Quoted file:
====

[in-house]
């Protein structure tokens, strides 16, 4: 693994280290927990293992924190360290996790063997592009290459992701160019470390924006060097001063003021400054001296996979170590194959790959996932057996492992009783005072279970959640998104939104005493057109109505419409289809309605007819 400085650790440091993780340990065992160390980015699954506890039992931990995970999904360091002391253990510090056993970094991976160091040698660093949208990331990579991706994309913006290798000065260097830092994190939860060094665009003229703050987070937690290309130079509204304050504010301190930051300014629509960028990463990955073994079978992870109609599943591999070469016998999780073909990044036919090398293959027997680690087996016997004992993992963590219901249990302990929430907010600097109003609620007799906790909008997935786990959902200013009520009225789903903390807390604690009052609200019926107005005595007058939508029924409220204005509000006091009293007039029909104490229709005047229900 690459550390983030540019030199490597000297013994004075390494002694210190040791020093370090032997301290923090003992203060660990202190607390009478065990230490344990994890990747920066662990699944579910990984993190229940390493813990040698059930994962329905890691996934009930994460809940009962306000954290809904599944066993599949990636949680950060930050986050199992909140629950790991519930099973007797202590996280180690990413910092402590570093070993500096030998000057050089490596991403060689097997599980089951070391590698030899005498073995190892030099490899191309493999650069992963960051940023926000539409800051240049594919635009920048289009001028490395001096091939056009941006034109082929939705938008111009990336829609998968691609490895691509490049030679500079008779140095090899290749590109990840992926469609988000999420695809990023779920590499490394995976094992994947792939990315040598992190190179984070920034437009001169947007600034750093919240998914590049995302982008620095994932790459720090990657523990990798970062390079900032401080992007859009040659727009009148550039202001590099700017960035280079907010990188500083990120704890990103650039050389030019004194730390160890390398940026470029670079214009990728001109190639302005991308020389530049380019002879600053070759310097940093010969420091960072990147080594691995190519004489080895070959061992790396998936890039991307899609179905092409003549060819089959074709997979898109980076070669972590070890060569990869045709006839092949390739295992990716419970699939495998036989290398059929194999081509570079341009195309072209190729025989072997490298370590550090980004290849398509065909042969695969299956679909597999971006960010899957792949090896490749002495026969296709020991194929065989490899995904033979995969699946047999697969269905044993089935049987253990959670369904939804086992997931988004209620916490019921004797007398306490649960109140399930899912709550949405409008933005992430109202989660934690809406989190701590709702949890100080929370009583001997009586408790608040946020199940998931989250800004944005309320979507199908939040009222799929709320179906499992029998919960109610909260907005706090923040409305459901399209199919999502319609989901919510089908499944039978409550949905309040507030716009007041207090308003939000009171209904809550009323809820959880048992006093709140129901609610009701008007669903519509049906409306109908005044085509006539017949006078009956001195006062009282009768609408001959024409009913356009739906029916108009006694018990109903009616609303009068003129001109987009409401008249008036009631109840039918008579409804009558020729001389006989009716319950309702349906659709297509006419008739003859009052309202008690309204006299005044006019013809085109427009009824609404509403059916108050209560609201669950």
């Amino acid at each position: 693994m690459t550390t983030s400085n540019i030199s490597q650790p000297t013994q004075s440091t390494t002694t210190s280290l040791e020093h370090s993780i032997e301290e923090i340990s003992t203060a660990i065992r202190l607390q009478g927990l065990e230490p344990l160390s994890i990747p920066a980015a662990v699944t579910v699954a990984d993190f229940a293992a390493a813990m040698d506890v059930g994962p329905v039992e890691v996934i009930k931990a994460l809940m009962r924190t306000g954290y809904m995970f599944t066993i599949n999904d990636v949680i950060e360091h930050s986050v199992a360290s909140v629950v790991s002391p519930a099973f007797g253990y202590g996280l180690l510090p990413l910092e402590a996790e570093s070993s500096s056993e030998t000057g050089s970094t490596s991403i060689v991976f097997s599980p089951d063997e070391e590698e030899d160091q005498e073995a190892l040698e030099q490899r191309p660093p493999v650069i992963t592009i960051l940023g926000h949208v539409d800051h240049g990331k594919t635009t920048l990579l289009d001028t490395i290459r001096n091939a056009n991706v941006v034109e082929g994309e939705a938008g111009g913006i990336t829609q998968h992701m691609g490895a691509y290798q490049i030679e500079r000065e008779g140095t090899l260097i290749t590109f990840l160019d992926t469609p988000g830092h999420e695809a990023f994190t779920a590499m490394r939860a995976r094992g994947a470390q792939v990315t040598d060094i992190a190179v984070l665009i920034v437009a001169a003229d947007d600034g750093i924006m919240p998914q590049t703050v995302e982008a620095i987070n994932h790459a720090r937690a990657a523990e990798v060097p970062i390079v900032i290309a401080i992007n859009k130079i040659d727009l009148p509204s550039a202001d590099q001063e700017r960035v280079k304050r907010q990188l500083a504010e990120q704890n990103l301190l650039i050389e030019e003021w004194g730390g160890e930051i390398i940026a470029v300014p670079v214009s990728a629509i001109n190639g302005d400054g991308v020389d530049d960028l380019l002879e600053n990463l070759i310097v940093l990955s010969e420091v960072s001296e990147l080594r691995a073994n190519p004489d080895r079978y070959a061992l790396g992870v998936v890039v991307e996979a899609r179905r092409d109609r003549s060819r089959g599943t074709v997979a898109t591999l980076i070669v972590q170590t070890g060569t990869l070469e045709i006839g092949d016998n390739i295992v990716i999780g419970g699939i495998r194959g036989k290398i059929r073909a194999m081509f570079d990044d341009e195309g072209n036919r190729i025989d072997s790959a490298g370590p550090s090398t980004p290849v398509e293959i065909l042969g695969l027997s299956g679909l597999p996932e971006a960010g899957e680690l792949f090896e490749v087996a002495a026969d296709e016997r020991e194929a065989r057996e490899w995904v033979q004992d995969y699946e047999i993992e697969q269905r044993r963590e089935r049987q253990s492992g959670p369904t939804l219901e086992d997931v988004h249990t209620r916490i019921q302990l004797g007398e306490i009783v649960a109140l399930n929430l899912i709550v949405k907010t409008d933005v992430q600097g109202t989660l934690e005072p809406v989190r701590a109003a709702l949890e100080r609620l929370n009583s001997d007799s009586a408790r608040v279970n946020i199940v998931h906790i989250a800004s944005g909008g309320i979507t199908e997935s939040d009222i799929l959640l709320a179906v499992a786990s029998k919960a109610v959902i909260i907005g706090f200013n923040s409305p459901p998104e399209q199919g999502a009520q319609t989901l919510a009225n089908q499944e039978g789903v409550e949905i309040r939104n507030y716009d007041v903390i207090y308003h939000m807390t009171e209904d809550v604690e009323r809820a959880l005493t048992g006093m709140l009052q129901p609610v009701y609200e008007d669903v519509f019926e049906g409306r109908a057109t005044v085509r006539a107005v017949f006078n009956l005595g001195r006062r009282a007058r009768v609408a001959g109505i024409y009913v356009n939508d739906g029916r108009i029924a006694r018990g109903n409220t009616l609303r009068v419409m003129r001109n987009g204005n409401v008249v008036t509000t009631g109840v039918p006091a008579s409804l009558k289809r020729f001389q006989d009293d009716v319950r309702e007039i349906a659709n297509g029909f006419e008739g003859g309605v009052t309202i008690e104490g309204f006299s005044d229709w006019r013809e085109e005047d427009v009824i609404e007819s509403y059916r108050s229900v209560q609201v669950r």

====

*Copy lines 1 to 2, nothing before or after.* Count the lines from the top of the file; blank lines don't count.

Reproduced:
[in-house]
């Protein structure tokens, strides 16, 4: 693994280290927990293992924190360290996790063997592009290459992701160019470390924006060097001063003021400054001296996979170590194959790959996932057996492992009783005072279970959640998104939104005493057109109505419409289809309605007819 400085650790440091993780340990065992160390980015699954506890039992931990995970999904360091002391253990510090056993970094991976160091040698660093949208990331990579991706994309913006290798000065260097830092994190939860060094665009003229703050987070937690290309130079509204304050504010301190930051300014629509960028990463990955073994079978992870109609599943591999070469016998999780073909990044036919090398293959027997680690087996016997004992993992963590219901249990302990929430907010600097109003609620007799906790909008997935786990959902200013009520009225789903903390807390604690009052609200019926107005005595007058939508029924409220204005509000006091009293007039029909104490229709005047229900 690459550390983030540019030199490597000297013994004075390494002694210190040791020093370090032997301290923090003992203060660990202190607390009478065990230490344990994890990747920066662990699944579910990984993190229940390493813990040698059930994962329905890691996934009930994460809940009962306000954290809904599944066993599949990636949680950060930050986050199992909140629950790991519930099973007797202590996280180690990413910092402590570093070993500096030998000057050089490596991403060689097997599980089951070391590698030899005498073995190892030099490899191309493999650069992963960051940023926000539409800051240049594919635009920048289009001028490395001096091939056009941006034109082929939705938008111009990336829609998968691609490895691509490049030679500079008779140095090899290749590109990840992926469609988000999420695809990023779920590499490394995976094992994947792939990315040598992190190179984070920034437009001169947007600034750093919240998914590049995302982008620095994932790459720090990657523990990798970062390079900032401080992007859009040659727009009148550039202001590099700017960035280079907010990188500083990120704890990103650039050389030019004194730390160890390398940026470029670079214009990728001109190639302005991308020389530049380019002879600053070759310097940093010969420091960072990147080594691995190519004489080895070959061992790396998936890039991307899609179905092409003549060819089959074709997979898109980076070669972590070890060569990869045709006839092949390739295992990716419970699939495998036989290398059929194999081509570079341009195309072209190729025989072997490298370590550090980004290849398509065909042969695969299956679909597999971006960010899957792949090896490749002495026969296709020991194929065989490899995904033979995969699946047999697969269905044993089935049987253990959670369904939804086992997931988004209620916490019921004797007398306490649960109140399930899912709550949405409008933005992430109202989660934690809406989190701590709702949890100080929370009583001997009586408790608040946020199940998931989250800004944005309320979507199908939040009222799929709320179906499992029998919960109610909260907005706090923040409305459901399209199919999502319609989901919510089908499944039978409550949905309040507030716009007041207090308003939000009171209904809550009323809820959880048992006093709140129901609610009701008007669903519509049906409306109908005044085509006539017949006078009956001195006062009282009768609408001959024409009913356009739906029916108009006694018990109903009616609303009068003129001109987009409401008249008036009631109840039918008579409804009558020729001389006989009716319950309702349906659709297509006419008739003859009052309202008690309204006299005044006019013809085109427009009824609404509403059916108050209560609201669950």